For more information on API design strategy, tools, and best practices, you can download the API Provider Guide – API Design.
This report also includes a listing of vendors who provide tools for API Design, and was prepared by Kin Lane of APIEvangelist.com.
Our customers are always looking to improve the success of their API, and one of the best ways to do this is to provide an excellent developer experience. The front line for your developer’s experience with your API is your developer portal – so while it may seem like a lot of work to set it up, you’ll save enormously in support costs and help keep developers engaged with your API.
So what’s a great developer experience? Twilio aims to make sure that a new developer visiting their site can make their first call to the API within 5 minutes. Remember, whether your customers are internal to your company or out in the open API ecosystem, their time is valuable. The best way to show that you respect this is to put all the information they need to get started right in front of them.
The items you most want to have on your developer portal are, in descending order of priority:
- Use Cases
- Example Code
- Getting Started
- API Explorer
When a developer comes to your site, the question that’s likely at the top of their mind is “Why do I care about this API?” You need to let them know right up front what they can do with the API, how they can use it, and what you’re hoping they’ll build. Showing use cases will start a developer’s brain churning with the possibilities and help get them excited about what they can build with your API. If they have questions about *what* your API does, use cases are the best way to describe the pieces of functionality in a meaningful context. This is one of the places where you can make your portal really stand out – many API providers don’t think to include this, but developers really appreciate being told what kinds of things are possible.
This is where you can grab those new visitors and really impress them. Provide a tutorial that takes a user through the process of authentication and then performs simple reads, writes and searches (similar to the example code – in fact you can use that code here as well). Make it easy to get through the process and provide lots of encouragement throughout your getting started guide. While this is aimed at new visitors, it’s still a good idea to put this on the front page – your return visitors will dive right into the section they need and ignore the things that don’t apply to them, but new developers can get overwhelmed by too much information if there isn’t an obvious path to follow right on the home page.
Of course, you need documentation for your API. Make it clear and easy to follow, show exactly what the calls are and what they will return. Cover error messages, what they mean, and how to handle them. Ideally you’ll have documentation not only for what the API does, but also how to do specific tasks (the use cases are a great place to start). Don’t be afraid to create a few guides to tie together the rest of the documentation – explaining how search works or what to do for authentication frequently require more than a simple page, and the developer will be grateful that you took the time to explain the more complex topics.
This is a nice way to engage developers who are new – in fact your getting started guide can leverage it to show how to explore the API. For some developers, this is the best way to learn what an API can do and what the call/return structure look like. The explorer should show the exact call and what the live response is from the server, including headers for both the request and response. This tool can also help developers to debug issues they’ve encountered, by providing example successful calls to compare their broken calls against. There are multiple tools providing this functionality – one of the best strategies for choosing one is to find a portal with a good console and use that tool for your system.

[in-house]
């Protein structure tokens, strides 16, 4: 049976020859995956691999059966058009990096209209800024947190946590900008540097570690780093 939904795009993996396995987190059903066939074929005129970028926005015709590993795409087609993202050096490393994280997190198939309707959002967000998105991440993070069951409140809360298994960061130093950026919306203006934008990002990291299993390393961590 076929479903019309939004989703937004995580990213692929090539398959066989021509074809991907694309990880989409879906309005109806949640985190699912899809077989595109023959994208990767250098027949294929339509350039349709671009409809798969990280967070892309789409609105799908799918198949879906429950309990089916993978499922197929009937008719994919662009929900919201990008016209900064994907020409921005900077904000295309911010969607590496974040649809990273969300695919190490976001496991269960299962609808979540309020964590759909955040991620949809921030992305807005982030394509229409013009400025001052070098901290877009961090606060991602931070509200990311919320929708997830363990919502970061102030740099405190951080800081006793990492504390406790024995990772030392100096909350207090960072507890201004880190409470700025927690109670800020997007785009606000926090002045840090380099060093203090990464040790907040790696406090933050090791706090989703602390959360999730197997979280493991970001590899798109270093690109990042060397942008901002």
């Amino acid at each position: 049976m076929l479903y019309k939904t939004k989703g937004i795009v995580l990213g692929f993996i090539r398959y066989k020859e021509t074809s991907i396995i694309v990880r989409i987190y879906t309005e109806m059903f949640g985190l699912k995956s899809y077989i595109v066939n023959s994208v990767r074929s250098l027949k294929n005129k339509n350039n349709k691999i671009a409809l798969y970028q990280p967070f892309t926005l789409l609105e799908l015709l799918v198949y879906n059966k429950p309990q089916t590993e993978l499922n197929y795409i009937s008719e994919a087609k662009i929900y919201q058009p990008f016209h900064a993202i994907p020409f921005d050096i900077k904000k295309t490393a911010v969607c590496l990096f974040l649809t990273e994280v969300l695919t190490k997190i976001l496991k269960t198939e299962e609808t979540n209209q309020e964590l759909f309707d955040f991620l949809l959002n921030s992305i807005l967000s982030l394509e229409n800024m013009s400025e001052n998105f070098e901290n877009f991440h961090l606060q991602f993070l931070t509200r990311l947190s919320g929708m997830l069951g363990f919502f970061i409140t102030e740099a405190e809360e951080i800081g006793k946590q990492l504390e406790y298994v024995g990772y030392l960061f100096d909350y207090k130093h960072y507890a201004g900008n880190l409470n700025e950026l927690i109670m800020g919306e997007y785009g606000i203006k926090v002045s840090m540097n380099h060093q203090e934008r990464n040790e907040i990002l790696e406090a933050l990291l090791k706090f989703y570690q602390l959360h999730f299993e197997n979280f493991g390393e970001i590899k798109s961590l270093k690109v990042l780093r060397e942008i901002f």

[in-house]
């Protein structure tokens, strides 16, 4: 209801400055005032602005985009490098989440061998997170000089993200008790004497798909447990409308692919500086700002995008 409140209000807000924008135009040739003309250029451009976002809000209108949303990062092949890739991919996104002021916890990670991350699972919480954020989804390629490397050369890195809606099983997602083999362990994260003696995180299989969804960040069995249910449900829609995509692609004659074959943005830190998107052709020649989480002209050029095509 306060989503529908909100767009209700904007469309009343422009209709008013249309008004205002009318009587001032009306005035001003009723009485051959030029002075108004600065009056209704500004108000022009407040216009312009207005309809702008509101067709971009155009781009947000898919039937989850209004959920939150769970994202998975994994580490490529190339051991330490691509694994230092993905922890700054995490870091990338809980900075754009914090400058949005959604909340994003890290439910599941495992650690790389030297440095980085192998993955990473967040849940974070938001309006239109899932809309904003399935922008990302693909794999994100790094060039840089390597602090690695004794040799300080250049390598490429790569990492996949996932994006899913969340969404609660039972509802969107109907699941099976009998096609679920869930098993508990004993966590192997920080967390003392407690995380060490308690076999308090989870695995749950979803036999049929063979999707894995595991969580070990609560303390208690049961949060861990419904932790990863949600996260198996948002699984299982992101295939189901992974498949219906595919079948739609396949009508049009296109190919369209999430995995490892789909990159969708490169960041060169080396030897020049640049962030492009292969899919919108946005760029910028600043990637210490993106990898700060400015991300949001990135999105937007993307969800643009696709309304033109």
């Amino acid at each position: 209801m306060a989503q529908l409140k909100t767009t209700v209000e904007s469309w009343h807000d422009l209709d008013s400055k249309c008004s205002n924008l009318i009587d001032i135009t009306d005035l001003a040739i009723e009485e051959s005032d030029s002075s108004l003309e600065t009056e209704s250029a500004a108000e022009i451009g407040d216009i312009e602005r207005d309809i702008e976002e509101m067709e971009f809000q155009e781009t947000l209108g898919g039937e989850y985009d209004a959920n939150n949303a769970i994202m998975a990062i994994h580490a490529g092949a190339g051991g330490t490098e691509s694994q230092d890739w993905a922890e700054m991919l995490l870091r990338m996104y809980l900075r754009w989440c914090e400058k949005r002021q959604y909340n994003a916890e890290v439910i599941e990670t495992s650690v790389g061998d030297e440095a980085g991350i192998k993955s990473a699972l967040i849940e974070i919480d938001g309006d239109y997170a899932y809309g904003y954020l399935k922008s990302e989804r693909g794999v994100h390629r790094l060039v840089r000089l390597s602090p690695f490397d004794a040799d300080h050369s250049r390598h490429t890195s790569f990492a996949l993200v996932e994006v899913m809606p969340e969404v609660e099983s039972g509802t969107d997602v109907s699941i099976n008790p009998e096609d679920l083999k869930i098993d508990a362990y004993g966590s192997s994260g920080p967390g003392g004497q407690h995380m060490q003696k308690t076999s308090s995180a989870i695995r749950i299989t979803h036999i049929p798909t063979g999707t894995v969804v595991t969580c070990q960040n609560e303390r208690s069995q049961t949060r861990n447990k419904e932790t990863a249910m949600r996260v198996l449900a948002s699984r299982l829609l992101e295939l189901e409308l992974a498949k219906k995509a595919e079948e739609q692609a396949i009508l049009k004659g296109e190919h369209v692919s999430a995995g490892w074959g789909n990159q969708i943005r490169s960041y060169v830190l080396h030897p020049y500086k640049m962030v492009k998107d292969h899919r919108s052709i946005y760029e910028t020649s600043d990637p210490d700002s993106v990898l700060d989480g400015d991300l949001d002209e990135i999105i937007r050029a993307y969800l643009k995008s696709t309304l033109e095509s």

Pricing (for open APIs)
Ideally you’ll have a free tier for users who are just browsing your API – even if you have a trial period, many developers will shy away from a system that requires that they give a credit card. A developer may have some time to work with the API and then get swamped with other tasks before he can come back, so a 30 day trial period can go by without them being able to do anything. If you can’t have a completely free tier, consider extending the trial out so that it’s “X time after the first successful call,” and realize that you will still lose out on developers who don’t want to engage in a system that can’t be explored for free.
Most developer portals don’t have the above items (or they just have documentation), which is a shame, because it increases developer frustration and support costs while making it more difficult to understand the goals of your API. The Primal API has a great developer portal featuring all of the above – I encourage you to check it out and see. Sensum.io is a new API, still in beta, and their developer portal has some of the listed items, but with use cases, documentation and an API explorer they’re still way ahead of many of their competitors.
Again, the items above are ordered based on what’s most important. Even if all you do is add a few use cases and a simple getting started guide to your documentation, you’ll have made the experience much better for your developers. Be sure and get the most out of your developer portal, and watch your API rocket to success!